The article is talking about use of the battery (during discharge & charge) but makes no claim on (deep/shallow) charging style, nor charging frequencies. It provides an explanation chemically what's going on inside the battery when it's used & charged.

 

The Battery University table provided by zilch0md forwarded to this thread by burtonr on the other hand is merely presenting observed data of shallow vs deep cycling,  but doesn't make an attempt to explain what's going on inside the battery.

 

Now about the misuse of terminology here when I used the word "trickle charging", I was thinking of a device plugged in charging and being used all the time. I wasn't referring to unplug & discharge, then plugging in to charge a top up. In my personal experience, continual use whilst trickle charging does degrade battery longevity as per the article - my DX100 was used as a burning station which would burn in headphone/earphones or external amps for weeks and months and at the end of it the DX100 battery life was down to 4.5 hrs. Some would explain heat is the cause and whilst observationally I may be inclined to agree but I'd very much like to see an explanation for that too.

 

Quote:
The point of the post quoting Battery University, is the complete opposite: Keeping the NiCad Li-Ion 'topped up' is the way to increase longevity.....not using it down to needing a charge.

 

Now I can possibly see how frequent trickle charging but not use during that period may slow down the rate of battery degradation but I'd have to disagree with burtonr's statement that it'll "increase longevity".

 

If my logic above is wrong, I'd be happy if someone could explain to me.

post #11 of 15
Quote:
Originally Posted by AnakChan View Post
 

Now I can possibly see how frequent trickle charging but not use during that period may slow down the rate of battery degradation but I'd have to disagree with burtonr's statement that it'll "increase longevity".

 

If my logic above is wrong, I'd be happy if someone could explain to me.

 

Anak, my statement "increase longevity" was pulled from this table from zilch0md's post:

 

Table 2 compares the number of discharge/charge cycles Li-ion can deliver at various DoD levels before the battery capacity drops to 70 percent. The number of discharge cycles depends on many conditions and includes charge voltage, temperature and load currents. Not all Li-ion systems behave the same.

Depth of discharge

Discharge cycles

Table 2: Cycle life as a function of
depth of discharge

A partial discharge reduces stress and prolongs battery life. Elevated temperature and high currents also affect cycle life.

100% DoD

50% DoD

25% DoD

10% DoD

300 – 500

1,200 – 1,500

2,000 – 2,500

3,750 – 4,700

 

 

 

As you can see the "partial discharge"  i.e.: frequent topping-up vs. using it till almost dead, is way better for the battery since it maintains it's full charge capacity (70%) for many, many more cycles thus prolonging it's "useful longevity". Clear now?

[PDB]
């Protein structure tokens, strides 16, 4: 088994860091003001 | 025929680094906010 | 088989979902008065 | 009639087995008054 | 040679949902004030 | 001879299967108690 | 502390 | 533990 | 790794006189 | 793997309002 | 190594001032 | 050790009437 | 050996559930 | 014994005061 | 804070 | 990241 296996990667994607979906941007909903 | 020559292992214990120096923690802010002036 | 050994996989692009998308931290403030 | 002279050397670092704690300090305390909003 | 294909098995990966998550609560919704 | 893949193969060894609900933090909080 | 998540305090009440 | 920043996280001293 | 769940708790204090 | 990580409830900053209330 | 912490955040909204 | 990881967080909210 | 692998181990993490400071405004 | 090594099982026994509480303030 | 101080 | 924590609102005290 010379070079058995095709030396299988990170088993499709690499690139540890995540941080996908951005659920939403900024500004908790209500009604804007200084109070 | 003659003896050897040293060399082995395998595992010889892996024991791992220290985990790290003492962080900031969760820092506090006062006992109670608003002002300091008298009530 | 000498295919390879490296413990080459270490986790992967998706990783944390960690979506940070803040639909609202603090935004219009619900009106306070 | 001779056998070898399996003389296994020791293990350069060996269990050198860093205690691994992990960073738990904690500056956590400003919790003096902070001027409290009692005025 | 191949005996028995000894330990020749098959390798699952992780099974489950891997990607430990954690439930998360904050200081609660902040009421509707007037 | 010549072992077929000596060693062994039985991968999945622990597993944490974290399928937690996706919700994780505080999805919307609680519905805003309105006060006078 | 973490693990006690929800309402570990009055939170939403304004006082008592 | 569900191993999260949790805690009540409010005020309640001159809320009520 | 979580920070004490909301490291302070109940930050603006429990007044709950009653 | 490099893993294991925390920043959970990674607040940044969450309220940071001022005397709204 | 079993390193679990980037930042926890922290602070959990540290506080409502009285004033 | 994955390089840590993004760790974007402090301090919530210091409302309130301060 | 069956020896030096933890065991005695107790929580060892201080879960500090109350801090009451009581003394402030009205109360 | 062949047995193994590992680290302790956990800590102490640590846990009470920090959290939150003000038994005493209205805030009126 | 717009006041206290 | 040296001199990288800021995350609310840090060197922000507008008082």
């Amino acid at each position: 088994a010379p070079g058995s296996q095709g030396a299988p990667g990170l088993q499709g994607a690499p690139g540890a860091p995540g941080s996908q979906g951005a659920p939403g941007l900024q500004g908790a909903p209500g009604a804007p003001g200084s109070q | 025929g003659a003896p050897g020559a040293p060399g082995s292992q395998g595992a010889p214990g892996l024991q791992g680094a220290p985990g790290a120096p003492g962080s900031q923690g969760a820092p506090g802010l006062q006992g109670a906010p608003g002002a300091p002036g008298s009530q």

post #12 of 15
Thread Starter 

Yes I know what you're saying but I'm going back to saying :-

"I'm not certain if you guys actually read the link I put out but if you did, you should be able to catch that what was explained in that link and what burtonr is saying are quite different things..."

post #13 of 15
Quote:
Originally Posted by AnakChan View Post


"I'm not certain if you guys actually read the link I put out but if you did, you should be able to catch that what was explained in that link and what burtonr is saying are quite different things..."

 

Oh that.....yes your Electronics Products article was interesting. Thank you for that, but they didn't provide any new info on how to increase battery longevity, just what happens that make 'em decrepitate (sorta).

 

I was trying to be helpful by calling attention to zilch0md's post which does provide actual info that us Li-Ion battery users can use to help 'em last longer.:D 

post #14 of 15
Thread Starter 

That was an interesting article and a recent discovery of why battery storage capacity degrade use after use (may it be discharging, or charging). Therefore the more the battery is used, the shorter capacity on next charge, and therefore overall longevity of the battery life shortens - but there is no discussion about rate of the longevity shortening. That's why I raised the continual trickle charging/use 'cos it means its storage capacity shortens. Here's a different paraphrased version of the same article from Gizmodo, this time: http://gizmodo.com/scientists-solved-the-mystery-of-why-rechargeable-batte-1583247838

 

As for the Battery University observiational test results however, I interpret it as how to "delay" or "slow down" the rate of which the battery storage deteriorates but as long as there's battery use, its storage capacity deteriorates nevertheless.

post #15 of 15
"Scientists pinpoint the creeping nanocystals behind lithium-ion battery degradation"